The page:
Why did the high-flying dotcoms crash and burn so spectacularly last year? Billions of dollars in corporate and
personal wealth disappeared in an instant as investors and customers finally lost faith in many such companies. Yet, just prior to that, there had been convincing talk of a new economy where
light-footed, imaginative organizations could have ever-rising stock prices that would fund their work. It wasn't necessary to actually make money because the stock became its own growth
mechanism. In a nation whose business world is founded on profitability, this was a unique approach, but it worked--for a while, anyway.
The industry's numerous failures were
blamed on many things, particularly the trend to "burn cash," which quickly ate up valuable resources. Young multimillionaires suddenly found that there was no amount of wealth that
couldn't be outspent. Many had pledged stock in order to borrow money because they wanted to let the securities continue to grow. When the cash input flow dried up, their assets suddenly dropped
by as much as 85 percent. They were trapped inside an old-fashioned mechanism: They owed more than they were worth.
The main factor that brought this about should serve a
personal lesson to us all as we consider our careers. So many dotcoms failed because they could only do one thing; they had no versatility. It was like a store that only sells one product: When a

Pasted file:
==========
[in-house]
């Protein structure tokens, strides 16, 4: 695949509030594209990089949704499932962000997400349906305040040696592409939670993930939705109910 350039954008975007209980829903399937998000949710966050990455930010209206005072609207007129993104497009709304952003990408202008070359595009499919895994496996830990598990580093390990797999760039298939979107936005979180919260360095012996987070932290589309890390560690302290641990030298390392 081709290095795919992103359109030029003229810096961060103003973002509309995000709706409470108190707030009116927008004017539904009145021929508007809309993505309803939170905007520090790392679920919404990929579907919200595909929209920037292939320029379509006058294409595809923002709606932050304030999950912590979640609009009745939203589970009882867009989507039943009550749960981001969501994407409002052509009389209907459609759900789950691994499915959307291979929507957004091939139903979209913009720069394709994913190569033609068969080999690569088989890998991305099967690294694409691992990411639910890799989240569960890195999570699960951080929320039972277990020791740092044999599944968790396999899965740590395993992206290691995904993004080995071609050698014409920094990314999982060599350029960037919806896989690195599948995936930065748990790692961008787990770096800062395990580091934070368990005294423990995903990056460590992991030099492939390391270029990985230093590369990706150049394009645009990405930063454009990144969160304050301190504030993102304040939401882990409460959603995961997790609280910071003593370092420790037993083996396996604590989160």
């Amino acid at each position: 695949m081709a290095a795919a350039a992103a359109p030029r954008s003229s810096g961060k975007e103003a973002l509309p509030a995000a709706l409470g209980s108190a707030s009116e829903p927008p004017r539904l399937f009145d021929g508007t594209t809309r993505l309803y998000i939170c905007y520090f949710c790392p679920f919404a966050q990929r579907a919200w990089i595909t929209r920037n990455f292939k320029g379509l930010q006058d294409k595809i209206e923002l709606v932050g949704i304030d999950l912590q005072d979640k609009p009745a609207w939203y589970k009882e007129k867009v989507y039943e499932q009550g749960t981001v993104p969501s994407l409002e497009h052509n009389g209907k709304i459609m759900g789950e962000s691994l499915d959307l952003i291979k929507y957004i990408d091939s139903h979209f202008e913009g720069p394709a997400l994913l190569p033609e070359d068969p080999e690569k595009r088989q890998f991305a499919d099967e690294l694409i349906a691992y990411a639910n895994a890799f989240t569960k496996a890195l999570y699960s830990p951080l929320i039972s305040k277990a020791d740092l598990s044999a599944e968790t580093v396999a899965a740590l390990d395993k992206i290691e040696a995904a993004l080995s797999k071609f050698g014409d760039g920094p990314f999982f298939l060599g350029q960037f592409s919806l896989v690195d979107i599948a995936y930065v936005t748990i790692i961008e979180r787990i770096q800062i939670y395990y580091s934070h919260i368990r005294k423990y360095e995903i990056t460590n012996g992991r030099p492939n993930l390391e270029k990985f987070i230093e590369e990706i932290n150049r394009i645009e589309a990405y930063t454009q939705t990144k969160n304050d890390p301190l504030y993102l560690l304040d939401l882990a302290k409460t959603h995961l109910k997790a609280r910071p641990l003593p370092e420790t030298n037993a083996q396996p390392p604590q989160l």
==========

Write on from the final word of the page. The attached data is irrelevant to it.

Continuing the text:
little pressure comes along, customers find they can get along without that product. One fallen site sold pet food, ordered online and delivered to your door. Every grocery store sells pet food,
and people go there anyway. One site was for getting your groceries for you, another was for cheap airline tickets, another for golf balls and another for books. Each had a specialty.
Now, if you as quality professional are all wrapped up in one thing (e.g., ISO 9000) it's easy to burn a lot of cash. It's necessary to have many arrows in one's quiver; as even the best of
us miss the target now and then. Wherever we work, there's change minute-by-minute and day-by-day. And if we think that winning an award establishes us in a bomb-proof bunker, we should look
around at what happens to award winners. Amazon.com's founder was Time's man of the year in 1999. Chrysler was Forbes'
company of the year that same year. What happened? They kept on doing the same thing and refused to evolve.
Managing a business is a philosophy supported by thoughtful, hard
work. Managing quality is the same. Latching onto a package like ISO 9000, Six Sigma, total quality management, or something else in order to drive our careers is like being a dotcom. Anything
produces improvement for a while when attention is paid to it. Children get better grades for a while when a parent gets irritated and involved, but this improvement drops off when the
Deal with the real world. Become eclectic; don't limit yourself by becoming a specialist. Learn about life, not just about the techniques of quality
About the author
Philip B. Crosby, a popular speaker and the founder of
Philip Crosby Associates--now PCA II--is also the author of several books, including Quality and Me: Lessons from an Evolving Life
(Jossey-Bass, 1999). To order a number of products, visit his Web site at www.philipcrosby.com or call (800) 223-3932. .